Carillion rapped by Swindon NHS Trust report

A damning NHS Trust report completely vindicates what GMB has said about Carillion since the union was first approached by staff in 2011.

GMB, the union for staff at Carillion at Great Western PFI Hospital in Swindon, commented on the report considered on 25th September by the Board of the NHS Foundation Trust which details significant concerns about the one star food hygiene rating, the cleanliness issues identified by the CQC last year and ongoing employee relations issues.

Kevin Brandstatter, GMB Regional Officer, said “”GMB call on Carillion to heed this chorus of criticism from the NHS Trust and to talk to us to settle the dispute and get on with delivering the service they are paid to provide.

“The Trust is well aware of the industrial relations issues on site and must be concerned by the high number of discrimination claims lodged with the Employment Tribunal, which are damaging to the reputation of the Trust.

“The report drives a coach and horses through the notion that private companies such as Carillion should have any role to play in the health service and is a damning indictment of the Private Finance Initiative.

“Great Western Hospital in Swindon is just one of 150,000 properties around the world where Carillion provide facilities management and support services. Even if the top managers are very good they cannot properly look after that vast number of buildings. Carillion’s main aim from the very start has been to line their pockets with cash from Swindon Hospital.

“As soon as it can, the Trust should end its relationship with Carillion and take these services in house to be run by directly employed and properly accountable staff in the interests of patients and not in the interests of profit.

“What we are seeing in Swindon is the same high-handed arrogance that gave rise to 224 construction workers from around the UK being blacklisted by Carillion. They have yet to apologise for this or compensate their victims”.
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Is RMT tilting back to the mainstream?

The RMT general secretary election result was interesting, giving the more mainstream Mick Cash a commanding lead over the other candidates; and Alex Gordon, the most left wing candidate, and the most associated with the No2EU and TUSC policies of the RMT getting the lowest vote.

An RMT official confided to me that he was hoping that the result would mean an end to what he described as “student union politics”. It has been clear for a while that RMT is able to exert far less influence over transport policy than either TSSA or ASLEF.

It will also be interesting to see whether Mick Cash is able to change the culture of the RMT, which for example, despite a reputation for being a progressive union, still has no female full time officials.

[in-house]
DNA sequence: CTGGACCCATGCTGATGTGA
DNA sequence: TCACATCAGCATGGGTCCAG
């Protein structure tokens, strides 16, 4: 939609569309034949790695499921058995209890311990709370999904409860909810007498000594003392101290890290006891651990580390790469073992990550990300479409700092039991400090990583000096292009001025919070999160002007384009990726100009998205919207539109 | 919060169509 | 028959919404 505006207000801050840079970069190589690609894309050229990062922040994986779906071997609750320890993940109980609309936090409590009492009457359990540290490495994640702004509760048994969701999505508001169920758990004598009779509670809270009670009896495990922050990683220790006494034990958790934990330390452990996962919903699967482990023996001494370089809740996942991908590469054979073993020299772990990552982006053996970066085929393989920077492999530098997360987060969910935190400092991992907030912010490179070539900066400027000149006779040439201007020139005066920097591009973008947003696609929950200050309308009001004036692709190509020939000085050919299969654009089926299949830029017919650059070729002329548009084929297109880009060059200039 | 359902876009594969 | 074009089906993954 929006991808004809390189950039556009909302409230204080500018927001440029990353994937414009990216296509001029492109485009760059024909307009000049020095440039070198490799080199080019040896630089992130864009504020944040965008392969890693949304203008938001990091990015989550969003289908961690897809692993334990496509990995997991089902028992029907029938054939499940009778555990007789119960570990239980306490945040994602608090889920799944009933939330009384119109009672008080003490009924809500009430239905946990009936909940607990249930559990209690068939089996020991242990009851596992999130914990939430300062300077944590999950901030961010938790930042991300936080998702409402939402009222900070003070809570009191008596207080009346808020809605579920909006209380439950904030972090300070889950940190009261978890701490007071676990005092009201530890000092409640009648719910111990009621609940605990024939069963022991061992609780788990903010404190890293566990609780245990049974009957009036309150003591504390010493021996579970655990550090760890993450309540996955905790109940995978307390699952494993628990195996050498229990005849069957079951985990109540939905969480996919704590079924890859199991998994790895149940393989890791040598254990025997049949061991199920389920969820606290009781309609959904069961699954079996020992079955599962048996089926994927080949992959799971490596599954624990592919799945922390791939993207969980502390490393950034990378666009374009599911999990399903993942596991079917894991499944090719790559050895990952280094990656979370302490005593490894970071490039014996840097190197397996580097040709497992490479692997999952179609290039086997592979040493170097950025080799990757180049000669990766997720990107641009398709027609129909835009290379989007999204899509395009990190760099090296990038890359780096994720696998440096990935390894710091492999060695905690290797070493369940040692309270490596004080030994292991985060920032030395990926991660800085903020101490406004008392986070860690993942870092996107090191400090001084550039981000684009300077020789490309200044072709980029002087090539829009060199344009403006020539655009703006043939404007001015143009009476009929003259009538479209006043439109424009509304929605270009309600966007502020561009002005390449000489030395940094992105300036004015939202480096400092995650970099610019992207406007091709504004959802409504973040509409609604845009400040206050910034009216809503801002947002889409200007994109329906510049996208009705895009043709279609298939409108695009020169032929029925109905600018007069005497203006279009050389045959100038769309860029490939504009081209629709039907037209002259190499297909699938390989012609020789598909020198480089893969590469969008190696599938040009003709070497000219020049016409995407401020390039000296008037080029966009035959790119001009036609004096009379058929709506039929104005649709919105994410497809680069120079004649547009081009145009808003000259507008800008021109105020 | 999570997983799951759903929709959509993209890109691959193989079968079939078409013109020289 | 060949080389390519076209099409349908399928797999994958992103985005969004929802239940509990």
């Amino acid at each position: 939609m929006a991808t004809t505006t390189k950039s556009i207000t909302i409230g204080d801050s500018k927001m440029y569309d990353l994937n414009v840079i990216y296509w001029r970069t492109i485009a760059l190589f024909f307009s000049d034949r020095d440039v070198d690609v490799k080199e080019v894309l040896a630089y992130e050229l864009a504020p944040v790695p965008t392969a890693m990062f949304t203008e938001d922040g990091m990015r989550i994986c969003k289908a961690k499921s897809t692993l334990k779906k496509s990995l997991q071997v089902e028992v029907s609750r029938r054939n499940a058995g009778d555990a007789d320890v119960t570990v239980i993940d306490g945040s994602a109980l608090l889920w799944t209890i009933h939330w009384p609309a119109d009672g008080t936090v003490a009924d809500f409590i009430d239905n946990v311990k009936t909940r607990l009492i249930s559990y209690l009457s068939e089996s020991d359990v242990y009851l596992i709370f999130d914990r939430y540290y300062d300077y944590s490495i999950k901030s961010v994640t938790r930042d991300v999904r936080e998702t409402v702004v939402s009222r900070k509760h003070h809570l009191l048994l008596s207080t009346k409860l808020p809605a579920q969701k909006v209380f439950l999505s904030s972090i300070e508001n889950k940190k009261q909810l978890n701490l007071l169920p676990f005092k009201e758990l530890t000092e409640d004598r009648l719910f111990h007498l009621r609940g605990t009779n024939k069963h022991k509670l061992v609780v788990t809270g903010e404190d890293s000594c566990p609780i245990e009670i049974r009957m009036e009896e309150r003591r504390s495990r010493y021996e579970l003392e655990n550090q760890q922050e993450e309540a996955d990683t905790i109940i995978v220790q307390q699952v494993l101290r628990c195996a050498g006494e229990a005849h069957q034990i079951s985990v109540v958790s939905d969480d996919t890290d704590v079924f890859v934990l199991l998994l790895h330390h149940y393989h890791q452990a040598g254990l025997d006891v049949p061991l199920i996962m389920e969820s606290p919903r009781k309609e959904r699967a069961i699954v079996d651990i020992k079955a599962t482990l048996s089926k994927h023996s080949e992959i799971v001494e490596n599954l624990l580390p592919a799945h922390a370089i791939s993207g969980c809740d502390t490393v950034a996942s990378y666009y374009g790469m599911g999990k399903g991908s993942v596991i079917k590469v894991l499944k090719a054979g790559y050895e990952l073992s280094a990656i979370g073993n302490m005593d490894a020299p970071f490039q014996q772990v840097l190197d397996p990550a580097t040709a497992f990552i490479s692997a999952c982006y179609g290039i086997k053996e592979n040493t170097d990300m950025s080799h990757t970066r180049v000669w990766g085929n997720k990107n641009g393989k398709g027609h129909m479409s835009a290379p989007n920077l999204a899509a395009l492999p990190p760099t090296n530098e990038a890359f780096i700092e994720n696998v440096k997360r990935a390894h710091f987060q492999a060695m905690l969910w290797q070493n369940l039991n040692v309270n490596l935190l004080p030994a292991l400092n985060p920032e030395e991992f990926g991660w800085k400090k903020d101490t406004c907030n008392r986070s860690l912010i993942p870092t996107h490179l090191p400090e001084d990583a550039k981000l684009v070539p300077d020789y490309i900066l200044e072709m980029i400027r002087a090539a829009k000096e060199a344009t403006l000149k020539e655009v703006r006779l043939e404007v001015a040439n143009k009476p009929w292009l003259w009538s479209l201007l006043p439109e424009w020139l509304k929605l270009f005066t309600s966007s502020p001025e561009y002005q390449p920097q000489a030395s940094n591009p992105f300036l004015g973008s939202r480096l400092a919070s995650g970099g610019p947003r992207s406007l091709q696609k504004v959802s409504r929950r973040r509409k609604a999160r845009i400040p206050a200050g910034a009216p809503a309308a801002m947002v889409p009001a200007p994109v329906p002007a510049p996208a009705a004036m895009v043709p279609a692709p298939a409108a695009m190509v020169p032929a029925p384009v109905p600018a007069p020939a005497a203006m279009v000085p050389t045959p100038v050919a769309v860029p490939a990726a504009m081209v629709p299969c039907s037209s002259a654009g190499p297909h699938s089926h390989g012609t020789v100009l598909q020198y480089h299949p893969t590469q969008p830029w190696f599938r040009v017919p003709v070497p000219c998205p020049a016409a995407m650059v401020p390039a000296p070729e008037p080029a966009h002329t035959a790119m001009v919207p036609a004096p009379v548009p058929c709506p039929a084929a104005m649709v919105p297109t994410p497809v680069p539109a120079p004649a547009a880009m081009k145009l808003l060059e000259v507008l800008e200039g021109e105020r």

Scotland’s lessons from Quebec

By Ian Drummond

The future of Scotland and the rest of our island now hangs on a knife-edge. The SNP have, not for the first time, brought us to a pass where the smallest swings of chance in a very specific and abnormal time may lead to epochal changes for the worse for working people, on both sides of the border they so ardently wish to revive. Given their form in this matter, it is no wonder that Time and Chance was the title James Callaghan, perhaps our last real Labour Prime Minister, chose for his memoirs, for the SNP would make him and the majority of Britons who never voted for Thatcher’s Tories rue the terrible timing and feckless, drunken, almost chance nature of their treachery.

In 1979, with the winter of discontent over, the British economy improving on all fronts, and the Conservatives hampered by an alienating, extremist leader, all serious commentators expected Labour to win a historic third election in a row if it could just make it to the end of the year. And with the likes of Tony Benn and Michael Foot still in government, and the IMF loan having served its purpose even in the eyes of the Labour right, there was absolutely nothing inevitable about the radical shift of wealth and power in favour of the rich which eventually occurred, and much potential and pressure for a very different course. But on the 28th of March, in a fit of pique over the controversial failure of the first devolution referendum, the SNP MPs, “Scotland’s first 11”, first tabled their own motion of no confidence in the Labour government, then trooped into the lobby for Thatcher’s own, turkeys voting for Christmas as Callaghan said, triggering an election at the last point Thatcher could win it. The last real Labour government, ushered in by a victorious, all Britain miners’ strike, was thus ushered out by petty Scottish nationalism, and no-one tempted by such nationalism now, or who suffered the dreadful consequences for Scotland and the rest of deindustrialised Britain of the SNP’s shameful act, should forget it.
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Scottish independence – walking backwards while facing the future

All across the United States you will find Scottish cultural and fraternal societies, where people with a connection to Scotland or an affinity with Scottish culture and history gather to celebrate their shared love of the old country. Also in the US you will find the largest Highland Games events anywhere in the world, including Scotland itself.